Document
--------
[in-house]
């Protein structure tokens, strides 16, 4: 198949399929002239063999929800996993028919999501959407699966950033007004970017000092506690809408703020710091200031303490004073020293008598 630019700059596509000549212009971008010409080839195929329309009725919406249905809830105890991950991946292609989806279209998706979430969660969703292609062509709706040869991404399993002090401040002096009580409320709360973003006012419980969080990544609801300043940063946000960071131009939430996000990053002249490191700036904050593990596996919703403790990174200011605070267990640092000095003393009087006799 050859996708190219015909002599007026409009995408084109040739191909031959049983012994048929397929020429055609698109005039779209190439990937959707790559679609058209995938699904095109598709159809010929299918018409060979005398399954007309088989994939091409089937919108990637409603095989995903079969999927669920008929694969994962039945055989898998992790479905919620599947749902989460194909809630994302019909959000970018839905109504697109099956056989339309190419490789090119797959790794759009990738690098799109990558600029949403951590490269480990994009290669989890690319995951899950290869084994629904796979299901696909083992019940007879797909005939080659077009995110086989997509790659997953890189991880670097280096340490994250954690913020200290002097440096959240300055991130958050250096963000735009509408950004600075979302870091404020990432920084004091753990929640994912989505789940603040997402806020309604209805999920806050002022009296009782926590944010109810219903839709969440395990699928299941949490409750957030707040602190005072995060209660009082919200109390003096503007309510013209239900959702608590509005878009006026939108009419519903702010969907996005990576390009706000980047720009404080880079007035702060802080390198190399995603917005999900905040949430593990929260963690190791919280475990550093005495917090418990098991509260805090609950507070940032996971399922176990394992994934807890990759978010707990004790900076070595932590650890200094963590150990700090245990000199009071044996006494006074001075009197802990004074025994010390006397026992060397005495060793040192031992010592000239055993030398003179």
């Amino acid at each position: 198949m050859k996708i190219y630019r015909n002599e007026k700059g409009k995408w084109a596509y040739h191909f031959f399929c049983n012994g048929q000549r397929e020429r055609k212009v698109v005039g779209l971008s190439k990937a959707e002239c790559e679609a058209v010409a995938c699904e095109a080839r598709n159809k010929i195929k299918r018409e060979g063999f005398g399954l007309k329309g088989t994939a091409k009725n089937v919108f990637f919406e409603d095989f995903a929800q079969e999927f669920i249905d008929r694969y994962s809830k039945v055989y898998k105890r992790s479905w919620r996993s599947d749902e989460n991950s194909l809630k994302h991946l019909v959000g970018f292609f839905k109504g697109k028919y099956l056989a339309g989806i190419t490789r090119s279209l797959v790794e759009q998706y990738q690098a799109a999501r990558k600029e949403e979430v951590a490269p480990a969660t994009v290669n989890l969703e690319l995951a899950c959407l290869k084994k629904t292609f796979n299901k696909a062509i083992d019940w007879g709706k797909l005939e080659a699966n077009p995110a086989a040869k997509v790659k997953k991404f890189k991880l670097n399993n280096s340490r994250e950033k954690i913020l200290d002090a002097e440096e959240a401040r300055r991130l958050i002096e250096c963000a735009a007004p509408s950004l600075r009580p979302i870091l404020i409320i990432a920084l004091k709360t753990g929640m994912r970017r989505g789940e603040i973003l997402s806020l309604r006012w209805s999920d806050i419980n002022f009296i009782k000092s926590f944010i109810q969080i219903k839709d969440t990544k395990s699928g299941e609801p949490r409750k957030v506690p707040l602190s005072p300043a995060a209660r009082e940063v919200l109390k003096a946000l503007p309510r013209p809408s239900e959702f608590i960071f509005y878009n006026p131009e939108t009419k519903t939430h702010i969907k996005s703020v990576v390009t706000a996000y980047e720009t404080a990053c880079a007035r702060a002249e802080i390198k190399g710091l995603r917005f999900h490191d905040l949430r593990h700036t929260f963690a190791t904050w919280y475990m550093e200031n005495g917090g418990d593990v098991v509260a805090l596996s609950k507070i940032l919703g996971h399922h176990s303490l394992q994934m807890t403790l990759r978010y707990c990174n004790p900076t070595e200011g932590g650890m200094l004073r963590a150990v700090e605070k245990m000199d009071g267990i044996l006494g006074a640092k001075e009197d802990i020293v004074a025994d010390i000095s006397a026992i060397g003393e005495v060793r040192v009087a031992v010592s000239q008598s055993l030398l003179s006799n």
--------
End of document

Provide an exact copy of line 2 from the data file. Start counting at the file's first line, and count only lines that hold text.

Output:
């Protein structure tokens, strides 16, 4: 198949399929002239063999929800996993028919999501959407699966950033007004970017000092506690809408703020710091200031303490004073020293008598 630019700059596509000549212009971008010409080839195929329309009725919406249905809830105890991950991946292609989806279209998706979430969660969703292609062509709706040869991404399993002090401040002096009580409320709360973003006012419980969080990544609801300043940063946000960071131009939430996000990053002249490191700036904050593990596996919703403790990174200011605070267990640092000095003393009087006799 050859996708190219015909002599007026409009995408084109040739191909031959049983012994048929397929020429055609698109005039779209190439990937959707790559679609058209995938699904095109598709159809010929299918018409060979005398399954007309088989994939091409089937919108990637409603095989995903079969999927669920008929694969994962039945055989898998992790479905919620599947749902989460194909809630994302019909959000970018839905109504697109099956056989339309190419490789090119797959790794759009990738690098799109990558600029949403951590490269480990994009290669989890690319995951899950290869084994629904796979299901696909083992019940007879797909005939080659077009995110086989997509790659997953890189991880670097280096340490994250954690913020200290002097440096959240300055991130958050250096963000735009509408950004600075979302870091404020990432920084004091753990929640994912989505789940603040997402806020309604209805999920806050002022009296009782926590944010109810219903839709969440395990699928299941949490409750957030707040602190005072995060209660009082919200109390003096503007309510013209239900959702608590509005878009006026939108009419519903702010969907996005990576390009706000980047720009404080880079007035702060802080390198190399995603917005999900905040949430593990929260963690190791919280475990550093005495917090418990098991509260805090609950507070940032996971399922176990394992994934807890990759978010707990004790900076070595932590650890200094963590150990700090245990000199009071044996006494006074001075009197802990004074025994010390006397026992060397005495060793040192031992010592000239055993030398003179």